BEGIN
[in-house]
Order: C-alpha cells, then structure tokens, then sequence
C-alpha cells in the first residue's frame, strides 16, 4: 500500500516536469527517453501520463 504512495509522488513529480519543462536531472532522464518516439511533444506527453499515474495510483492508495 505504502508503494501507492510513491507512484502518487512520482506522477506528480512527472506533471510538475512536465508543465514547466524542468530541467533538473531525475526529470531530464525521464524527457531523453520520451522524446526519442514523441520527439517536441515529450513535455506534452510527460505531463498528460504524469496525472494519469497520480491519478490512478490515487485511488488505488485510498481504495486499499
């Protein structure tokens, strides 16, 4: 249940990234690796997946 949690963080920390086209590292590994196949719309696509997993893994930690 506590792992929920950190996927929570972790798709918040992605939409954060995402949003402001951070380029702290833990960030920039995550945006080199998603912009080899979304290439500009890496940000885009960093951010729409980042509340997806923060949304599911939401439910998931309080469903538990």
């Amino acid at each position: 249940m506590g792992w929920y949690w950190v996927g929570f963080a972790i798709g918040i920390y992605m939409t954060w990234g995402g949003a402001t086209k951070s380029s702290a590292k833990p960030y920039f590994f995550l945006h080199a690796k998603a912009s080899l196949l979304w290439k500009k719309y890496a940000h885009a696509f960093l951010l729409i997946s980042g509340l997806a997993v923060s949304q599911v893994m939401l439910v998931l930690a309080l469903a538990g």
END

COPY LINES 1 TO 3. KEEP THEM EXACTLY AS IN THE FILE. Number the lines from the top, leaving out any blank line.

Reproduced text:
[in-house]
Order: C-alpha cells, then structure tokens, then sequence
C-alpha cells in the first residue's frame, strides 16, 4: 500500500516536469527517453501520463 504512495509522488513529480519543462536531472532522464518516439511533444506527453499515474495510483492508495 505504502508503494501507492510513491507512484502518487512520482506522477506528480512527472506533471510538475512536465508543465514547466524542468530541467533538473531525475526529470531530464525521464524527457531523453520520451522524446526519442514523441520527439517536441515529450513535455506534452510527460505531463498528460504524469496525472494519469497520480491519478490512478490515487485511488488505488485510498481504495486499499